Childhood malignancies differ from adult tumours in their nature, characteristics and behaviour. Their unique radiological and histopathological characteristics demand a team approach, with experts from multiple specialties.
The work of the Paediatric Surgeon commences with the diagnosis of the malignancy through clinical, radiological, and at times by means of either a tru-cut or an open biopsy of the tumour. Depending on the Paediatric Surgeon’s expertise, even certain large tumours may be resected primarily.
However, some patients require chemotherapy pre-operatively to shrink certain large tumours, and to downstage them to facilitate curative surgery with less morbidity and mortality to the patient. This chemotherapy is delivered through special devices called Chemo-ports or Central Lines that are surgically placed by the Paediatric Surgeon.
Paediatric Oncology commonly involves surgical resection of the following tumours:
- Wilms’ Tumour or Nephroblastoma
- Lymphomas and Non-Hodgkin’s Lymphomas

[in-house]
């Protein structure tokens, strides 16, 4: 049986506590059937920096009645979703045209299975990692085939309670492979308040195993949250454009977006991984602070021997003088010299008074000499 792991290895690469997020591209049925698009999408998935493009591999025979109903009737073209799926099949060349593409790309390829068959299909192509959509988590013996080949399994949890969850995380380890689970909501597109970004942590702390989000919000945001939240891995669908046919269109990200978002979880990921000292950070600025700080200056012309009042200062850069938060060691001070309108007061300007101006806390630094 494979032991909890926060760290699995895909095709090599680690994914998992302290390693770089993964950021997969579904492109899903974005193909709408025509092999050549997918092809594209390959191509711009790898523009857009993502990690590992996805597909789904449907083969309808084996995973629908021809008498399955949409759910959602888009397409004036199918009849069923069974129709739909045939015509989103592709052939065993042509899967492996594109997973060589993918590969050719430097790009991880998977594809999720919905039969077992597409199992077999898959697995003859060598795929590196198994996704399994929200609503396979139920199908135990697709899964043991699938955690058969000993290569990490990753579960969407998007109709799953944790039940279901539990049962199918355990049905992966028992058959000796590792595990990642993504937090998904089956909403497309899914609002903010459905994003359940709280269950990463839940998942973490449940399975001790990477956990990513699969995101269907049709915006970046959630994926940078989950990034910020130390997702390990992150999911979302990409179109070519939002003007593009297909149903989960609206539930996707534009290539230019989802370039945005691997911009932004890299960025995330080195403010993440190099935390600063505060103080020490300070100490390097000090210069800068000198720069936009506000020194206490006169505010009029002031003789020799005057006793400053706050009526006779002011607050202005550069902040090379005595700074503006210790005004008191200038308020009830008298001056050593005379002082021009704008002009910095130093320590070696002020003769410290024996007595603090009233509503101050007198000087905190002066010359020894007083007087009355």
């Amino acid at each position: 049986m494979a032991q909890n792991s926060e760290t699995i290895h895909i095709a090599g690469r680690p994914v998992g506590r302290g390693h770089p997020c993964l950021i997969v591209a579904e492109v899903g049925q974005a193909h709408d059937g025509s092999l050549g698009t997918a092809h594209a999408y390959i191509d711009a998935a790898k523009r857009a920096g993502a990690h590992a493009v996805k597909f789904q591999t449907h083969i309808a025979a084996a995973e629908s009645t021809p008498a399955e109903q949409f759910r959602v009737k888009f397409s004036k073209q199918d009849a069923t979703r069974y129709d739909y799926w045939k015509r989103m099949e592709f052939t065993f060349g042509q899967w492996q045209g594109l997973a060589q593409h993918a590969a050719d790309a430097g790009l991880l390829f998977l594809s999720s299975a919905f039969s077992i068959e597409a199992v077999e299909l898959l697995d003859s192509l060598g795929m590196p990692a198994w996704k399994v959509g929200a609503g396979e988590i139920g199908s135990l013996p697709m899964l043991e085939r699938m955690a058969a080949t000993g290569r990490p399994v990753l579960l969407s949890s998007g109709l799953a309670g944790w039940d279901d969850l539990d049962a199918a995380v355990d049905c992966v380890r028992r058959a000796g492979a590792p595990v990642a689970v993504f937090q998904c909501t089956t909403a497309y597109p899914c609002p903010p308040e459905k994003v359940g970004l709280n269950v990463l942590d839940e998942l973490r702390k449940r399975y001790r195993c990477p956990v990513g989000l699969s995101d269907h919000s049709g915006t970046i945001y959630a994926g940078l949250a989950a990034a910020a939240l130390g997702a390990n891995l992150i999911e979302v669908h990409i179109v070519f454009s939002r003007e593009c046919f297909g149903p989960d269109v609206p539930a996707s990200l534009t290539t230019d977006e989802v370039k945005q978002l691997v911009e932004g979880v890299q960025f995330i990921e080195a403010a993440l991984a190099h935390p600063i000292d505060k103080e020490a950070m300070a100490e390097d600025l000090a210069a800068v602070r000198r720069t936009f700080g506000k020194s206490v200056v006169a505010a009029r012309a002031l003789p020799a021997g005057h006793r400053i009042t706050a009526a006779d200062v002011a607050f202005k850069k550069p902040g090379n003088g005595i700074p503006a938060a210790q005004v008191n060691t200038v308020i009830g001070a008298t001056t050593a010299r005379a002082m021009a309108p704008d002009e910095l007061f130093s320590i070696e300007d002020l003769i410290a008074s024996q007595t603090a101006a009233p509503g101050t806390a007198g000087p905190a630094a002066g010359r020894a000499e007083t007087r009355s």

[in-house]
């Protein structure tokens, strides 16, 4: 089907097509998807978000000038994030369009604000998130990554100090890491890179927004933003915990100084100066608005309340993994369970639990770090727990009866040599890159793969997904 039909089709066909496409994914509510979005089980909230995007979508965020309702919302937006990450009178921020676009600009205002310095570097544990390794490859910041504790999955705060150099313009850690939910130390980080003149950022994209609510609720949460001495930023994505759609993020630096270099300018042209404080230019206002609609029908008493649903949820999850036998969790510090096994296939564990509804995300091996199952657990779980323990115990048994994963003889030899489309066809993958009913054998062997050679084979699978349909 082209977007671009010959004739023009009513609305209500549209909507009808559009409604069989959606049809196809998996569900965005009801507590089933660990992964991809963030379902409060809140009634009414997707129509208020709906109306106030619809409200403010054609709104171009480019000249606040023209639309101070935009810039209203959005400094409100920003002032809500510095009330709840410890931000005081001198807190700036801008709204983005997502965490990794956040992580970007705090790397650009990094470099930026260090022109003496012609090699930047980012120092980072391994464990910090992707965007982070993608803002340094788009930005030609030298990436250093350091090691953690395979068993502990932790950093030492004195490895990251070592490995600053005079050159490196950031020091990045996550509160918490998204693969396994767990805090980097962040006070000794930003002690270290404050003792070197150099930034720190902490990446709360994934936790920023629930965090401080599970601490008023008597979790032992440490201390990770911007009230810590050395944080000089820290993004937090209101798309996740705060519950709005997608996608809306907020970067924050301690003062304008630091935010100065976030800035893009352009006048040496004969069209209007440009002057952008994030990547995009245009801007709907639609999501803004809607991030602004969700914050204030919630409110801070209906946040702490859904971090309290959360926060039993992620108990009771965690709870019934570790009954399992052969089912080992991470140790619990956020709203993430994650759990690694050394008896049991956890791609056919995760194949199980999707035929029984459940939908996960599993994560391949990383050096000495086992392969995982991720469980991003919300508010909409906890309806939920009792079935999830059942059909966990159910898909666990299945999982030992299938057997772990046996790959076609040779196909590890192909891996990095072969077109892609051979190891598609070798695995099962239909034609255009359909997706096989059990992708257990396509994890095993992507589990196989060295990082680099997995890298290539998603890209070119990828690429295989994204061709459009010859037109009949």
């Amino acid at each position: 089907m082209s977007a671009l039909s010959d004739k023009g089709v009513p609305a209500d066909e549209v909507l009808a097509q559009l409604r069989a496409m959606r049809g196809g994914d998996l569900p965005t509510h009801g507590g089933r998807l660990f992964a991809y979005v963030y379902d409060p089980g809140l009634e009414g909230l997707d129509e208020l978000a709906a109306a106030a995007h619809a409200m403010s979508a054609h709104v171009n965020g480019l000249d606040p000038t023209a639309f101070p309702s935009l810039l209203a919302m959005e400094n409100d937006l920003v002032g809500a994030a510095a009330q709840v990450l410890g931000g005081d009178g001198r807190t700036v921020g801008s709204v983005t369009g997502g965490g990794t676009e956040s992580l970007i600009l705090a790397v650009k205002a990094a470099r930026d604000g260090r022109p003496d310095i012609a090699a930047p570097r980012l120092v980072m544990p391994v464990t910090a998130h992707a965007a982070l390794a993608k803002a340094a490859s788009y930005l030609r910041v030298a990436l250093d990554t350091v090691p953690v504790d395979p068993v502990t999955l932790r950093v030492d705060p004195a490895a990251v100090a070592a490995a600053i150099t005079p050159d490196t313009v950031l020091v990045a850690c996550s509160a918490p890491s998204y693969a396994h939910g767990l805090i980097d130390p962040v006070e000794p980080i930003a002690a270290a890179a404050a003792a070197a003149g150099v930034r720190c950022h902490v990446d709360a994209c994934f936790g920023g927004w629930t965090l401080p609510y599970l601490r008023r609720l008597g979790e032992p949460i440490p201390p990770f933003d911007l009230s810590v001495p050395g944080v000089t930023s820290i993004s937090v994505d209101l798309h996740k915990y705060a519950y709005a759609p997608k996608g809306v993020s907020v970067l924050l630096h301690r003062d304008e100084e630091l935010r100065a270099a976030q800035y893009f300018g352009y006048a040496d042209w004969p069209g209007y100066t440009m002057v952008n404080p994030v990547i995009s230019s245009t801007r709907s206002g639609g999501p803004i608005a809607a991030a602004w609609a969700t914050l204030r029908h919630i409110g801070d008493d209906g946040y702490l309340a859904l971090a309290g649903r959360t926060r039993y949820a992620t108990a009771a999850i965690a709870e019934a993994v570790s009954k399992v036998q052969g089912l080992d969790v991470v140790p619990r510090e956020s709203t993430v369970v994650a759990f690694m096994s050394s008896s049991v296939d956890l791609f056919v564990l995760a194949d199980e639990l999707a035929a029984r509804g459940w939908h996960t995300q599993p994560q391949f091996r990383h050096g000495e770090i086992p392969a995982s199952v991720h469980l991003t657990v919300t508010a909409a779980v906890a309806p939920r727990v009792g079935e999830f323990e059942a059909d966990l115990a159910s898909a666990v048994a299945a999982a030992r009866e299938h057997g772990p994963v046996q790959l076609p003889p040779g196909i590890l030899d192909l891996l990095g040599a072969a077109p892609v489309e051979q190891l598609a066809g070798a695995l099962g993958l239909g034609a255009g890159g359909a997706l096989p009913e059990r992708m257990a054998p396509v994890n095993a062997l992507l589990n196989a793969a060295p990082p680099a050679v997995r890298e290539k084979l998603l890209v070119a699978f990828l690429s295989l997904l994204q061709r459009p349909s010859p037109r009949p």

- Testicular and ovarian malignanices
- Sacro Coccygeal Teratomas
Long term follow-up with biochemical tests, as well as with scans are needed for revaluation, and the child is once again reviewed and managed by the oncological team for the best outcomes. With the current diagnostic methods and surgical expertise, combined with adjuvant chemo and radiotherapy, clinical outcomes have improved.
Standardized international protocols have contributed immensely towards reducing the toxicity from chemotherapy by tailoring its dosages and regimens into precise and definitive protocols and algorithms for each stage of the malignancy.
It is both encouraging and heartening to see children improve, survive, and many a time get cured of their underlying disease.